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John Chuckman



“The existence of thousands of species may well depend on it.”

That is a statement which actually says nothing. It cannot be an argument for doing anything, much less launching gigantic, costly projects on a planetary scale.

We simply have not established humanity’s responsibility for climate change.

There would be no conflicts or contradictions otherwise, as there very much are.

Yes, we have climate change, just as the earth has had for the entire existence of its climate.

As for losing species, one could likely fill a large book just with the names of species which have disappeared over the last several million years, including, importantly, human-like species.

And we seem to discover new species now regularly with our improved technologies, so we have certainly have lost species we never even known existed.

The earth – like the universe – evolves, and it never stops evolving until the ultimate and unavoidable end of its own existence a few billion years from now when our sun becomes a nova and burns it to a cinder or when the Andromeda Galaxy collides with our own as it is on course for doing in a few billion years, whichever comes first.

Planets rise and fall, suns rise and fall, and galaxies rise and fall – that is the universe in which we live. It is chaotic, and the vast forces relentlessly at work take no account of any species.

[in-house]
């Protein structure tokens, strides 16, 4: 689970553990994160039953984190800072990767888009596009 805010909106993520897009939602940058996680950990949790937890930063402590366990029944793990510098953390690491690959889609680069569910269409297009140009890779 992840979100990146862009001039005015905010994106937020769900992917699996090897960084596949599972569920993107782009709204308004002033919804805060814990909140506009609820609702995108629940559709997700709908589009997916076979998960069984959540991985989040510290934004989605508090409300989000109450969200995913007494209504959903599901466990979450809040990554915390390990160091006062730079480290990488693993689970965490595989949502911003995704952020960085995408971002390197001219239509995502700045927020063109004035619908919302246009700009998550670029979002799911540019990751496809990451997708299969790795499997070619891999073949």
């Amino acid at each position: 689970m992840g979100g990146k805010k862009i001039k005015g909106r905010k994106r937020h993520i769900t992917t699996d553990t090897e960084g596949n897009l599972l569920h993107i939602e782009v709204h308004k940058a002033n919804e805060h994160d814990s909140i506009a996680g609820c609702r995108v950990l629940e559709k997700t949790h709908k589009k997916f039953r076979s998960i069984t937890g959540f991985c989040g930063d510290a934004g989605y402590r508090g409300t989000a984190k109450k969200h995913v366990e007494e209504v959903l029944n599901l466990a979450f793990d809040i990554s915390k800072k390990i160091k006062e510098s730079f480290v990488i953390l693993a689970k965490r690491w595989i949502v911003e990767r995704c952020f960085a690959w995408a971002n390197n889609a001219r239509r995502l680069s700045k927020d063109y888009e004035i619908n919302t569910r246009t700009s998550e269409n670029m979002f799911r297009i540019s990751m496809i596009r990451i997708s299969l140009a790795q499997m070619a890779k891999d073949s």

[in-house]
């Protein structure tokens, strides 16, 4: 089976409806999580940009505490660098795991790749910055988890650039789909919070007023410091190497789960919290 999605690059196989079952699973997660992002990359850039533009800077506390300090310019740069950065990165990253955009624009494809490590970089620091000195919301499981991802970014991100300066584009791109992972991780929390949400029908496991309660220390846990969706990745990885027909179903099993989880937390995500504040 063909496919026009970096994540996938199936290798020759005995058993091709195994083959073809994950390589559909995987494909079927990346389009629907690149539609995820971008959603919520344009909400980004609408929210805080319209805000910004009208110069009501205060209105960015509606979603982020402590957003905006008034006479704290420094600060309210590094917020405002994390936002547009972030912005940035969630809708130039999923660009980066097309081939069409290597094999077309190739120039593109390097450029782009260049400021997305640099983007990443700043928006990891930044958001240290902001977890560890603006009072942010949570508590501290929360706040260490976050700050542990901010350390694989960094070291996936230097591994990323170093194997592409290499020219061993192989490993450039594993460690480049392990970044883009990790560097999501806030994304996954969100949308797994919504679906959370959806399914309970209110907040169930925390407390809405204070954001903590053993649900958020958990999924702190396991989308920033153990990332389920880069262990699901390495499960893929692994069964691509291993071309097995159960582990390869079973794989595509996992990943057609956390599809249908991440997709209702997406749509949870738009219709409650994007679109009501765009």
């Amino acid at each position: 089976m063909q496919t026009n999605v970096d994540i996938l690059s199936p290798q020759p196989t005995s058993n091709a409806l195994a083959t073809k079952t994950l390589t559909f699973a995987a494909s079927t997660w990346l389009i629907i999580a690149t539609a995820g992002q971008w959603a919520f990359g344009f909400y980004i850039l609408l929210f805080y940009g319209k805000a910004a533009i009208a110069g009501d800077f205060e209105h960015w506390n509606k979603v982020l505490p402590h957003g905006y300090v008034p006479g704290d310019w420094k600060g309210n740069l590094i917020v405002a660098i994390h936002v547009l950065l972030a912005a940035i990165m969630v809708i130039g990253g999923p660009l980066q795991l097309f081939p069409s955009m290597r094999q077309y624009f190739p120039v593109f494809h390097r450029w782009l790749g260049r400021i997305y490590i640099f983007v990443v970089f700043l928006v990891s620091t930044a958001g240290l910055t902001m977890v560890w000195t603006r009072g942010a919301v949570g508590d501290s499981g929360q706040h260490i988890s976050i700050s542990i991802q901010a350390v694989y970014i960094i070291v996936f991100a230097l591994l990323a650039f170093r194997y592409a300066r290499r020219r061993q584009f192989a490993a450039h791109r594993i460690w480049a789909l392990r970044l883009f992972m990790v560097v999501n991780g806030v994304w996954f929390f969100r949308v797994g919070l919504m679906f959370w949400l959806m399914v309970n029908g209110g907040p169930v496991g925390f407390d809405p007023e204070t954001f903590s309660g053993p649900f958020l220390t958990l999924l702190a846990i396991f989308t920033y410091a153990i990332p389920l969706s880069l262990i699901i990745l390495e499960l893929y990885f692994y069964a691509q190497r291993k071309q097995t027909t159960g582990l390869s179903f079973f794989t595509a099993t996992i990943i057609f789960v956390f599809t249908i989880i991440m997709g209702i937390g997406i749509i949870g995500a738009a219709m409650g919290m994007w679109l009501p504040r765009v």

The kind of thinking embedded in an article of this nature is really just an update of the same old Christian-Hebrew stuff about God having created every last species in a perpetual world of unchangeable, divine perfection. We have Noah’s creatures, marching two-by-two into the Ark to be saved from the God’s promised vengeance of flood at humanity’s misbehaviour.

The names have changed – including pretty much the dropping of God from the picture – but the view and the message are precisely the same. It all reminds me of today’s many overly-earnest young adults who believe with a religious passion that exactly what they do or do not eat is a matter of eternal salvation much resembling taking Holy Communion.

If science proves unambiguously that human actions are accelerating or disturbing the natural course of changes in climate, I will be among the first to embrace it, but science has not yet done that.

Even then, it will be important to assess the relative costs of taking vast and costly measures versus society’s simply adapting to change before launching earth-scale projects of unknown effectiveness.

Arguments about this or that species which may not survive are virtually without logical force, considering history. We’ve watched many, many species disappear just since Darwin’s day, and of course the entire population of the earth, virtually every species, has changed since the end of the dinosaurs about 60 million years ago. And a good thing, too, or we would not even be here.

Calls for massive, world-scale programs on the basis of no certain knowledge remind me of nothing so much as the proposed vast projects in the old Soviet Union to alter the courses of entire vast river systems and the like.


Response to another reader’s comment:

I have planted a great many trees in my lifetime, but only because I love trees, not because I thought I was “saving the planet.”


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